Secondly, if Robin Hood is indeed to be eliminated, it is the Legislature that is going to have to design the adequate and equitable system that will replace it. They have yet to show much stomach for the job, for the simple reason that it cannot be done without more money, and all the committee hearings and official studies have yet to find a way around that ineluctable reality. "Until there is a will to put money into public education," says Scott McCown, executive director of the Center for Public Policy Priorities, "there is no solution to this problem." (McCown is also the former state district judge who presided over Edgewood v. Kirby, the Texas school finance system's last trip through the courts, to which Robin Hood was a supposedly temporary and imperfect response.)

All the Lege could manage this year was a shell game, taxing schoolteachers and staff and then reshuffling the same money as "new dollars." The interim committee members have thus far proved no better magicians. And finally, when the new suburban Republicans arrived on the wave of "ending Robin Hood," they quickly discovered that most other reps, including many GOP colleagues from less favored climes, represent the 80% of districts that benefit from school recapture funds. They were not especially eager to join a movement to slay the golden -- although woefully underfeathered -- goose.

That gridlock underlies Gov. Perry's growing reluctance to commit to a special session. He won't dismiss the notion outright, because GOP incumbents want to carry at least the possibility of action into the spring (or will it be summer?) primary season. But it looks increasingly likely that there will be no committee consensus and therefore no special session, and we can all wait until 2005, when the Texas school system will be even larger and more indigent, to hear much more of the same.

Money for Something

So it looks likely that, after a decent interval to allow the Lege to shrug, the courts will take up West Orange-Cove once again. It's encouraging that the Supreme Court reaffirmed its commitment both to educational equity and to the state's obligation to provide it. But the increasing currency of notions of a vague minimal standard of "adequacy" -- at the court and more emphatically at the Lege -- suggests we are in for several more years of battles over just what constitutes an "adequate" education, accompanied by persistent official effort to find a legally cosmetic way of continuing to provide "enriched" education for the few and discount training, or warehousing, for the many.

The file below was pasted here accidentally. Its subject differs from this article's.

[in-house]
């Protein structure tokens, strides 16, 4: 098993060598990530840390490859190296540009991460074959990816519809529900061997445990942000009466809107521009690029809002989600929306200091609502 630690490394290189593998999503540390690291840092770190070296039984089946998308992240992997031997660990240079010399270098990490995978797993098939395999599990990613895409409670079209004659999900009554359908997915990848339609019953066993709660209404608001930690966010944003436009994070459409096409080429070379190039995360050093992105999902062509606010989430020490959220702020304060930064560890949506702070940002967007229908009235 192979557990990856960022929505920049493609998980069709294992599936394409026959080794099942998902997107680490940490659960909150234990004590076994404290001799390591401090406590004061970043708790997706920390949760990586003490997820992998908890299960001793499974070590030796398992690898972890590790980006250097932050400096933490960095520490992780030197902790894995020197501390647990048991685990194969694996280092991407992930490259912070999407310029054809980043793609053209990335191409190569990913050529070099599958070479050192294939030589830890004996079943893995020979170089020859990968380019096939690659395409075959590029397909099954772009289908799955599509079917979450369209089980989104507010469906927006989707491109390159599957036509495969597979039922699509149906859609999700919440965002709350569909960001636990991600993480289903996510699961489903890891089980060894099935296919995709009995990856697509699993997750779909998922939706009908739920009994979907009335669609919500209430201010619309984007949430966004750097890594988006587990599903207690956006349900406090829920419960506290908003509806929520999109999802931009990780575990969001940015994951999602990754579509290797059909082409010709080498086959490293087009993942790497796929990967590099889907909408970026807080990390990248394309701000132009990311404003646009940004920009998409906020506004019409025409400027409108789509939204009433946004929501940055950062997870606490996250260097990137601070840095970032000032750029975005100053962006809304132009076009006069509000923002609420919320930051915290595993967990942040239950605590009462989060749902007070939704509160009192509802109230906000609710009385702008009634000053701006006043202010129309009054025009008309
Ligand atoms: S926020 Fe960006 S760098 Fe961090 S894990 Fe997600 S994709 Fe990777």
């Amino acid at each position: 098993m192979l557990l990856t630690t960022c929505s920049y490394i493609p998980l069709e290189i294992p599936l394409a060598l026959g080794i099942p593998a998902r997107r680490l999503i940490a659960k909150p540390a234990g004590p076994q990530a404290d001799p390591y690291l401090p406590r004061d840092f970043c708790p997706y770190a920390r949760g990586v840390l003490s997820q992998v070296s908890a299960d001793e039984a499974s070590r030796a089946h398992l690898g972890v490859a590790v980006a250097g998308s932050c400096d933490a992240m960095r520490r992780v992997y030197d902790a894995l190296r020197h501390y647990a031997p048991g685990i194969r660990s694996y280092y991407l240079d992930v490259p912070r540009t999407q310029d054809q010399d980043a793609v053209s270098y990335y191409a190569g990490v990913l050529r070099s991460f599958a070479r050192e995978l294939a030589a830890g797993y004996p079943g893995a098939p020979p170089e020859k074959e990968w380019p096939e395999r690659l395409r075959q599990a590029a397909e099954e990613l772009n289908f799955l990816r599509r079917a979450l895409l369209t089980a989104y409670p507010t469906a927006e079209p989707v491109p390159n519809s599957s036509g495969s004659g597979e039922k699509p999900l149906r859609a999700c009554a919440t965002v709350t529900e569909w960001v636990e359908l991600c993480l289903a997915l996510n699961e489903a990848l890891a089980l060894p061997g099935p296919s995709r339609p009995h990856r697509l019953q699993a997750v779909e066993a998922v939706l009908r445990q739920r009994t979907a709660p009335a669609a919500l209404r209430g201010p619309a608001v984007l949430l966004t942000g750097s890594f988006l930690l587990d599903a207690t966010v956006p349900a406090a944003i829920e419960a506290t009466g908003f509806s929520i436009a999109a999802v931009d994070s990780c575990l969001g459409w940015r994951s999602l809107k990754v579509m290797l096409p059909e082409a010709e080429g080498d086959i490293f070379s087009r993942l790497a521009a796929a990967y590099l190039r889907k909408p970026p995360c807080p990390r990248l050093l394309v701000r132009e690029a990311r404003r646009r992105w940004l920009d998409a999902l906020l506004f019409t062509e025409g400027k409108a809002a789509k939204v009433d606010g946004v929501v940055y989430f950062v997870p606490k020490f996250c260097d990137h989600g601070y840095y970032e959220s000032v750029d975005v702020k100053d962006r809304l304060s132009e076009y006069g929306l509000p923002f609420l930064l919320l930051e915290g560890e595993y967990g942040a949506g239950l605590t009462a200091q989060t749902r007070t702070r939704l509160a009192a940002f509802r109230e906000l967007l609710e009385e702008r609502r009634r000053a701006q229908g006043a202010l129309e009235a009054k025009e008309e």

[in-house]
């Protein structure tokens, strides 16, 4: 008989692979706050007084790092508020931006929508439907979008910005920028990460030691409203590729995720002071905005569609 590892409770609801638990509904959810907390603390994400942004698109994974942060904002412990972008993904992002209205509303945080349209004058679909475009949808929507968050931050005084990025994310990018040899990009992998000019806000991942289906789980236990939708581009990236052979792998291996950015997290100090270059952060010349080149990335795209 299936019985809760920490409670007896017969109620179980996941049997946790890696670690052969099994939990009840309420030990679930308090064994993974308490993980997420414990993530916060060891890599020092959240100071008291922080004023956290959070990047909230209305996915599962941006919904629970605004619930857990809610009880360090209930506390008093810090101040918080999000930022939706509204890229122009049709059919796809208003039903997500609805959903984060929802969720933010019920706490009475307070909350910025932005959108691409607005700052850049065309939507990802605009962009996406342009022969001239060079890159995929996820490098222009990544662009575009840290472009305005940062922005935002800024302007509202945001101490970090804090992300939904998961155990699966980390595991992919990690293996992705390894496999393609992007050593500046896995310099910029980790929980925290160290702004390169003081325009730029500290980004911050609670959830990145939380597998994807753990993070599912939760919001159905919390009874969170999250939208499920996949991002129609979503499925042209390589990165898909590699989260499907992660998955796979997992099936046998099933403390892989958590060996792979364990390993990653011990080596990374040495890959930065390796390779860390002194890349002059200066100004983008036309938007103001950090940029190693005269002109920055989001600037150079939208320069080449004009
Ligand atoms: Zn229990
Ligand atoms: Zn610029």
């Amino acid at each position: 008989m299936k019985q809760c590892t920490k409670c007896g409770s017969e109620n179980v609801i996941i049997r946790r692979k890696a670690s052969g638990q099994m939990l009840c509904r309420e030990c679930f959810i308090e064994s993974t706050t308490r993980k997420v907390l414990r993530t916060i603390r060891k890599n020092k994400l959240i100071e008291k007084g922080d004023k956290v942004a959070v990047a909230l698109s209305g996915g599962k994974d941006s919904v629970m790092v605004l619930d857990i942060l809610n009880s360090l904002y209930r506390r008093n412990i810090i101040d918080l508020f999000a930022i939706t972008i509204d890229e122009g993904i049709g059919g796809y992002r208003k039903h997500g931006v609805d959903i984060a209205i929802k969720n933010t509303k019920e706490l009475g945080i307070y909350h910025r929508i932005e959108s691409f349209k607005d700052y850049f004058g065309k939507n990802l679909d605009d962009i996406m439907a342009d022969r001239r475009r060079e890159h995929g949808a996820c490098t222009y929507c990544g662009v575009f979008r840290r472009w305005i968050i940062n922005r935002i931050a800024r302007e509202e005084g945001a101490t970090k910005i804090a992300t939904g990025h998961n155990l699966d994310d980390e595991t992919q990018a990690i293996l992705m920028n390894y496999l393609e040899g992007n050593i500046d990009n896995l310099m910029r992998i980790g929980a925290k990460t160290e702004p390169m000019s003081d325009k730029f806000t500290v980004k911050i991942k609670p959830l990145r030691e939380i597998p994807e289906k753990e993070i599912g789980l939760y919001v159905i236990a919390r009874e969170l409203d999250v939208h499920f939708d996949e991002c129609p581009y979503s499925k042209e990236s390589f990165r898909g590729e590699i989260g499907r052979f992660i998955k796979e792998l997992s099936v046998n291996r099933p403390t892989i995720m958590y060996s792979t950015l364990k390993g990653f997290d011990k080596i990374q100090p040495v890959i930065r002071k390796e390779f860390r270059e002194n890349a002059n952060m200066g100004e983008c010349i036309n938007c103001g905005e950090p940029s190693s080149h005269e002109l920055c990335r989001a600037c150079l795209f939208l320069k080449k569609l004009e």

McCown argues that "the only real answer is a state income tax," and he declines to place all the blame for the impasse on the legislators. "They represent us," he says, "and until we give them the freedom to do what is necessary, they're not going to do it." The center's taxation studies have repeatedly shown that under a (federally deductible) income tax designed to replace much of the property-tax load, overall most Texans would pay less in taxes. But the Texans who have the ears of the legislators are, alas, not among that most.

Those of us with children in Austin schools are painfully aware of the price our students are paying for the shortsighted parsimony of their elders. Yet in comparison to much of the state, AISD remains, McCown emphasizes, "only the poorest rich kid on the block." Even after $158 million in recapture payments, elimination of more than 600 jobs, and slashing of important remedial programs, AISD still began its budget year in better shape than most of the districts in the state. "If Austin needs more money," McCown says, "every other district needs more money."

Killing Robin Hood won't change that. end story